Though mutual funds are safer investment tools, people still have to be well informed of the background of sponsors and fund managers before investing in any scheme, according to Pravin Raman Parajuli, chief executive of Nabil Investment — a merchant banking subsidiary of Nabil Bank — which will launch the scheme ‘Nabil Balanced Fund I’ on March 20-24.
Their risk appetite and professional strength are key, he said, adding that Nabil Investment — the fund manager for the five-year close ended mutual fund scheme ‘Nabil Balanced Fund I’ — which is floating the scheme worth Rs 600 million has sound professional strength to manage the scheme, apart from its sound technical and fundamental background.
“Nabil Investment that has been licensed by Securities Board of Nepal to work as a fund manager and depository for the scheme has a three-year experience in professional portfolio management besides merchant banking, and the backing of Nabil Bank, the sponsor of the scheme that has an experience of three decades,” he said. “Our main target is to mitigate risk and maximise profit for our investors by professionally managing the fund.”
However, the domestic secondary market that is dominated by banks and financial institutions offers limited opportunity for mutual funds to diversify their portfolio. “Limited instruments and lack of sectoral diversification leading to concentration risk are definitely the challenges but more real sector companies entering the secondary market will expand the market,” opined Parajuli.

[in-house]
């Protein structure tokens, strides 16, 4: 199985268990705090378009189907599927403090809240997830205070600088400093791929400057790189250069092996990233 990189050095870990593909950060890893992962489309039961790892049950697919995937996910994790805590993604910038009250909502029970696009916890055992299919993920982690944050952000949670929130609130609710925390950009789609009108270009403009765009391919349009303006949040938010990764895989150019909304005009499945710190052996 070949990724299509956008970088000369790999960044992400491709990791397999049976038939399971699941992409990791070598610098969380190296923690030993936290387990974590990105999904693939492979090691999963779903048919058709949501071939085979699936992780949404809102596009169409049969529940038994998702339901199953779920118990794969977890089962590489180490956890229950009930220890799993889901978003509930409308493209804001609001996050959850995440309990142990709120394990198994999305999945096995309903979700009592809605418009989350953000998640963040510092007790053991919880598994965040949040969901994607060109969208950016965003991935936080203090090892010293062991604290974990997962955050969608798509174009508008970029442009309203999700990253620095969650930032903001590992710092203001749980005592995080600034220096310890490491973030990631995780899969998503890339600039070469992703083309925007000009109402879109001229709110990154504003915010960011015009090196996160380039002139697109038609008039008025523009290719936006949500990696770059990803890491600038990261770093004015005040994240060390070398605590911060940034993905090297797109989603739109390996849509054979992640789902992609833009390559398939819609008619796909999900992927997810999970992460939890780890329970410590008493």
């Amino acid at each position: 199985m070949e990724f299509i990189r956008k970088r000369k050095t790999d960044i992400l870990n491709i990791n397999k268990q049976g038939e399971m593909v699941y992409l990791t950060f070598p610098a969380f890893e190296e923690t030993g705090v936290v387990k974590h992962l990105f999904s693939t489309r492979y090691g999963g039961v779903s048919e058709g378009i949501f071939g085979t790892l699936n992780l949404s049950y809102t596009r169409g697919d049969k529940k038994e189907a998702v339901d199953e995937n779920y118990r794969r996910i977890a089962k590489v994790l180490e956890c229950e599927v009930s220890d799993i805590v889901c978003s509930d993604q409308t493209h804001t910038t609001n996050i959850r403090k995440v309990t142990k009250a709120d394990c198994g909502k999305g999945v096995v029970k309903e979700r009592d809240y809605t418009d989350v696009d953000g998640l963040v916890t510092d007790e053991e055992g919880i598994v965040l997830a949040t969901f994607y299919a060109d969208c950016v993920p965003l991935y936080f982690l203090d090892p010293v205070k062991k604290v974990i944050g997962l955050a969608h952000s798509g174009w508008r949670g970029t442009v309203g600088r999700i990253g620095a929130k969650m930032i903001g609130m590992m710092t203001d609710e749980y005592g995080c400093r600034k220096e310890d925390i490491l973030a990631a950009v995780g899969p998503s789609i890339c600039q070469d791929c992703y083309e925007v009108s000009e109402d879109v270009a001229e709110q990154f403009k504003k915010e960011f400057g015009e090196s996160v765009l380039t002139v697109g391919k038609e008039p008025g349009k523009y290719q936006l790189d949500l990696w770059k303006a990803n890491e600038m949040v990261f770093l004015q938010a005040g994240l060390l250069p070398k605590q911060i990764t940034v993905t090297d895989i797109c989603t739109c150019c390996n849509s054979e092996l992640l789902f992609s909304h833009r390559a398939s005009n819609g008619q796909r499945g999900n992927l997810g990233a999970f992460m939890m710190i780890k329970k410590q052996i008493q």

He was hopeful that the capital market regulator will enhance its capacity and become more dynamic in the wake of more mutual funds being floated in the market and attract more real sector companies with sound corporate governance to expand the secondary market. “The depth and expansion of the secondary market will help in the growth of mutual funds in the future.”
“Besides a strong and professional regulator, government policies will also help chart the future course of mutual funds that are the best instruments to mobilise small investments,” he said.
The general public will be more attracted to mutual funds if the government assures them of tax exemption as is the international practice, Parajuli added.
An investor can invest a minimum of Rs 1,000 on Nabil Balanced Fund I as one can apply for a minimum of 100 units that has a face value of Rs 10 per unit. The units will be listed at Nepal Stock Exchange (Nepse) for trading and can be easily liquidated.